And since so many factors are out of your control—like whether you’ll hear back about that perfect fit opportunity—it’s no wonder many people find themselves attempting to regain a little power by obsessing over what they can control.
But the truth is, not all job-search details are make-or-break.
To help you discern what’s worth your worry—and what’s definitely not—we chatted with two career experts to identify five easy-to-obsess-over details that hiring managers really don’t care about … and what to focus on instead.
1. How Fancy Your Resume Looks
In today’s competitive job market, it’s crucial to make your C.V. shine brighter than the hundreds of others on a hiring manager’s desk. Often, that pressure leads people to toil over the glossiest resume template—with fancy fonts, bold pops of color and custom sub-sections—in an effort to express their exceptional flair for style.
But unless you’re applying for a design position and need to showcase those skills, Alison Green, a former nonprofit chief of staff and author of the Ask a Manager blog, is giving you permission to quit obsessing.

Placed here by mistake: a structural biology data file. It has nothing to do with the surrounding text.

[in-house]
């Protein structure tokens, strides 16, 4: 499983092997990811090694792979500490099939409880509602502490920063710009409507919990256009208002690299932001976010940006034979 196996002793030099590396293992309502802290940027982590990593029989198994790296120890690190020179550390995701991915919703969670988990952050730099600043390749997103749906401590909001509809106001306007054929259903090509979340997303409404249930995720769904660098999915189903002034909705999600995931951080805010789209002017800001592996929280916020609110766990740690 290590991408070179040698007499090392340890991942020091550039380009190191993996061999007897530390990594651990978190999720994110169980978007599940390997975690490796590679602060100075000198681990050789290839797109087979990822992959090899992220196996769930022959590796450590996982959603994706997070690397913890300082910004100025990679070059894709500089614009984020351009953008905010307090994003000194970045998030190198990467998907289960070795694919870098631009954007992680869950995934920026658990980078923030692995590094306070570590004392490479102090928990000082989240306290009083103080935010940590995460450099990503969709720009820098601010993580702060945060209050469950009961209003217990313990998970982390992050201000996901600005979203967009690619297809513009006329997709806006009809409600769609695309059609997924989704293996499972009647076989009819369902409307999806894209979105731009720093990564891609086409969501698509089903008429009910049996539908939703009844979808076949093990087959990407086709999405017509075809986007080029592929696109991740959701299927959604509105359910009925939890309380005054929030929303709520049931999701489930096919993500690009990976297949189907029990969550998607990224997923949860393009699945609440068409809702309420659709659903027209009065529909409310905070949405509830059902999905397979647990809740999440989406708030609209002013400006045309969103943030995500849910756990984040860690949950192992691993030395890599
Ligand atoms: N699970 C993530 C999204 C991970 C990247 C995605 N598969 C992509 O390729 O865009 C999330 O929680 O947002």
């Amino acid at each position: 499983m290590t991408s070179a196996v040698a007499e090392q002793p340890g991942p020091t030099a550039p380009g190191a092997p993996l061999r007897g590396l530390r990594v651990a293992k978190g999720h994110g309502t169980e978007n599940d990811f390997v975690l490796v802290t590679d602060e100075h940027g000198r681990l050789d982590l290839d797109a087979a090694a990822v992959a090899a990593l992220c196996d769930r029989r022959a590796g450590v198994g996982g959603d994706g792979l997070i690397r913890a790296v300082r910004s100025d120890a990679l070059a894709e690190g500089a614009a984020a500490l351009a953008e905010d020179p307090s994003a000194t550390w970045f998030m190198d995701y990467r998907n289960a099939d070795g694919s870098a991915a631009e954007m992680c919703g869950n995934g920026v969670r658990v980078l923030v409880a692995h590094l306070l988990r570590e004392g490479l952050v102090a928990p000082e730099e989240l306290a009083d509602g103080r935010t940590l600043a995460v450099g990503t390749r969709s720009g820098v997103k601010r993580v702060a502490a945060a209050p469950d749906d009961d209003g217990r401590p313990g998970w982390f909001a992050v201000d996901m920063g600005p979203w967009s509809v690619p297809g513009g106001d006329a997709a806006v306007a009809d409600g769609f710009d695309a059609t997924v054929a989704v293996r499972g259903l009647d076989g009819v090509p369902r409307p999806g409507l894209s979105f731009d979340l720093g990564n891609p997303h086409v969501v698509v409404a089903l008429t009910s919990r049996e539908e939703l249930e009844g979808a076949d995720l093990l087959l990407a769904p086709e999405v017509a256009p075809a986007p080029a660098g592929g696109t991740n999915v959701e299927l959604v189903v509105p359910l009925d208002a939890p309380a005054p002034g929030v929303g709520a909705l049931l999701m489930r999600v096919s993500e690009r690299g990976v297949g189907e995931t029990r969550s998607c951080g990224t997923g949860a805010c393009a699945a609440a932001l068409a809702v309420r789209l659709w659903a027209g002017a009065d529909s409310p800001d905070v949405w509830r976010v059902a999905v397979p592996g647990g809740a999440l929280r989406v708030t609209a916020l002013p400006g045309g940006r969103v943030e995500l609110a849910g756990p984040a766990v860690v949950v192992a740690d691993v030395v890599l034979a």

“No employer is going to hire you just because you have a beautifully laid-out resume,” she says. “Plus, it makes it look like you don’t have a clear idea of what things really matter.”
What Does Matter … “Standing out is about the strength of your candidacy, which is something you can’t buy, fake or promote through even the most beautiful font choice,” Green says.
If you really want to prove you’re a strong candidate, create an easily readable document that prominently highlights your professional accomplishments.
For example, maybe you exceeded your sales targets for three years in a row, successfully serviced your company’s most difficult account, or were chosen to represent your department at a major industry conference—make sure these points stand out on your C.V.
One other thing to keep in mind? Stick to the facts, Green says, adding that hiring managers won’t give much weight to overly subjective descriptions and self-assessments you can’t substantiate, like “excellent management skills” or “creative communicator.”